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View Diary: Cowardice in the face of climate change is just bad politics (100 comments)

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  •  Oh, yes, the right wing talking points (3+ / 0-)
    Recommended by:
    BYw, Steve Canella, Calamity Jean

    The economy will benefit significantly from the jobs created installing the sustainable technology and improved infrastructure. It will also benefit directly from not being destroyed by natural disasters and mass starvation.

    The costs of inaction so outweigh the costs of action that the economic damage claim is laughable on its face.

    •  You can do it without taxing (0+ / 0-)

      The point you don't seem to grasp here is that on it's own, US emissions dropped to a 20 year low.

      We don't need to tax.  We can get the same results by encouraging alternate forms of energy through tax incentives.

      If we pushed nuclear, for instance, we could be well below Kyoto goals in ten years.  Push solar and wind at the same time.

      But at the same time we do all that, we should be pushing coal plants to convert to natural gas.  There are still emissions, but a lot less than coal.

      •  There were 3 factors, not one (0+ / 0-)

        According to US Energy Information Agency, we experienced the confluence of three events: an usually mild winter, reduced demand for gasoline, a reduction of burning of coal for electricity.

        The first is a matter of the local temperatures in the country, which are not in our control. Obscenely warm winters are not something guaranteed to happen every year, even with warming. There is likely a bit of fuel price influence in this reduction, as well, as people kept thermostats lower to avoid having to buy more fuel.

        The second is due to increased gasoline and diesel fuel prices, which led to less driving. This factor clearly demonstrates that raising the price of gas has the desired effect in terms of reducing transport-related CO2.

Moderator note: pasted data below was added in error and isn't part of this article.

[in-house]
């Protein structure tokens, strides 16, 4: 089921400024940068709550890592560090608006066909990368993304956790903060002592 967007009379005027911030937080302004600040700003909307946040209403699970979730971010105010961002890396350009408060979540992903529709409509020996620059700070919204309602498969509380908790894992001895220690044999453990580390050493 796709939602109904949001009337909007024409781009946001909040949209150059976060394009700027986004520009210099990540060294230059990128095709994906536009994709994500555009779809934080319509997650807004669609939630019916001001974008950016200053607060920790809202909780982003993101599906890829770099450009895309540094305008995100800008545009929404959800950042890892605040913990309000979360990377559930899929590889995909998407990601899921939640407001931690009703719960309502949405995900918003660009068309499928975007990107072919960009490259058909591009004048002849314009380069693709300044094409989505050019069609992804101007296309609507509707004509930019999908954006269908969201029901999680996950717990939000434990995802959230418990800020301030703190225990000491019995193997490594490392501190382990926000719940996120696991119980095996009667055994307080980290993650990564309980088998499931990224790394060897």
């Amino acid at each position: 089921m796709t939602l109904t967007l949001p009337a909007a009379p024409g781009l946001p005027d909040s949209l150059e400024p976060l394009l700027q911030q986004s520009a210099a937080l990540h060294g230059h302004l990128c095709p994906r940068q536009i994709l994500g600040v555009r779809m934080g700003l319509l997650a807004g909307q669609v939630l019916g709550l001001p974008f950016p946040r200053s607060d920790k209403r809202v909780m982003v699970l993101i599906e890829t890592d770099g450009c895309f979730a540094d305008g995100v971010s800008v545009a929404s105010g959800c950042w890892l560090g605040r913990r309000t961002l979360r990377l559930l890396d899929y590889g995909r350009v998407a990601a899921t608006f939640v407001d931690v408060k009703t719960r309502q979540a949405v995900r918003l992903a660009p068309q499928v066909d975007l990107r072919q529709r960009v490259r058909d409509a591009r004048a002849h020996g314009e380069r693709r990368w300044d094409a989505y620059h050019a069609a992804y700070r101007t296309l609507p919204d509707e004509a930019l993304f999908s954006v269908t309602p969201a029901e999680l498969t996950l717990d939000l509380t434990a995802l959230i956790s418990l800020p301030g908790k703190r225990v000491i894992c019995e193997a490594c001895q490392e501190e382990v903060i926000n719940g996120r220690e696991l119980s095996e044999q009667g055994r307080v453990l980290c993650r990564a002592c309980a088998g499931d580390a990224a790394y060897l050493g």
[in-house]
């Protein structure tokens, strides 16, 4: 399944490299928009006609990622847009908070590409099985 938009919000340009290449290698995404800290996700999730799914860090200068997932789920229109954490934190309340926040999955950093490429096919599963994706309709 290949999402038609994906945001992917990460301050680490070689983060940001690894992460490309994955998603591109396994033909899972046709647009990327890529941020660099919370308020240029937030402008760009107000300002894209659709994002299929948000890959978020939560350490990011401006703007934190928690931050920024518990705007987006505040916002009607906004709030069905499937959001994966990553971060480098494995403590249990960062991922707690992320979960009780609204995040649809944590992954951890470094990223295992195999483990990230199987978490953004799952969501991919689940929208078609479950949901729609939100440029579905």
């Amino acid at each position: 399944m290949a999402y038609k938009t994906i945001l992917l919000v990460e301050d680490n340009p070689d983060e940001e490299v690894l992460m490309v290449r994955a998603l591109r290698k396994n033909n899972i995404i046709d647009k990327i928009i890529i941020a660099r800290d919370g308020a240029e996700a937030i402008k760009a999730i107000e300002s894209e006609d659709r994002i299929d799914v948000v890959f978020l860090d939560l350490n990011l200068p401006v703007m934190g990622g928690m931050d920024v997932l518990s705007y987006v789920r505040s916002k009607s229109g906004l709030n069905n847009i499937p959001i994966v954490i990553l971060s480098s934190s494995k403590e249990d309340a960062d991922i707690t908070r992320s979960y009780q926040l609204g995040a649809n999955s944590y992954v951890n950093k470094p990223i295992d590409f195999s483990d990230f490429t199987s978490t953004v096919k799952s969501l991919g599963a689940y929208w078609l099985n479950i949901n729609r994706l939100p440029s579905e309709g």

The third is a result of shifting our electrical production fuel mix. Most of the change was swapping coal for methane, but a small percentage came from adding renewables, as well. Unfortunately, the increase in fracking will moderate or eliminate emissions reduction as we move forward, due to its associated methane releases and their significantly greater warming effect. Switching to renewables is guaranteed to reduce emissions, switching to natural gas from fracking is not.

        There is only one element among those three factors that is guaranteed to have an impact, and over which we have substantial control: the price of fuel. We cannot control the market's price, entirely, but we can ensure, via taxes, a minimum price - whatever is necessary to incentivize driving less.

        •  Energy supply is twice that of transportation (0+ / 0-)

          when it comes to CO2 emissions.

          They are two separate problems - unless your only solution is tax-the-bejeesus-out-of-it, of course.

          Transportation fuel is taxed sky-high already.  It is political suicide to even suggest a significant increase in motor fuels.

          It is much better to stick with increasingly tough CAFE standards that yield more miles per gallon, politically speaking.

          If you want to decrease our emissions output significantly, you have to go after coal power plants.  Regulate them into bankruptcy like President Obama's EPA is doing - but, at the same time, make conversion to natural gas as easy as you can.  That is quick - really quick.  decades faster than going solar or wind.  And that is your stop-gap measure until renewables can fill the nation's needs.

          I would also add nuclear.. but the people who seem so concerned about CO2 won't even talk about it... a near zero CO2 footprint power source.

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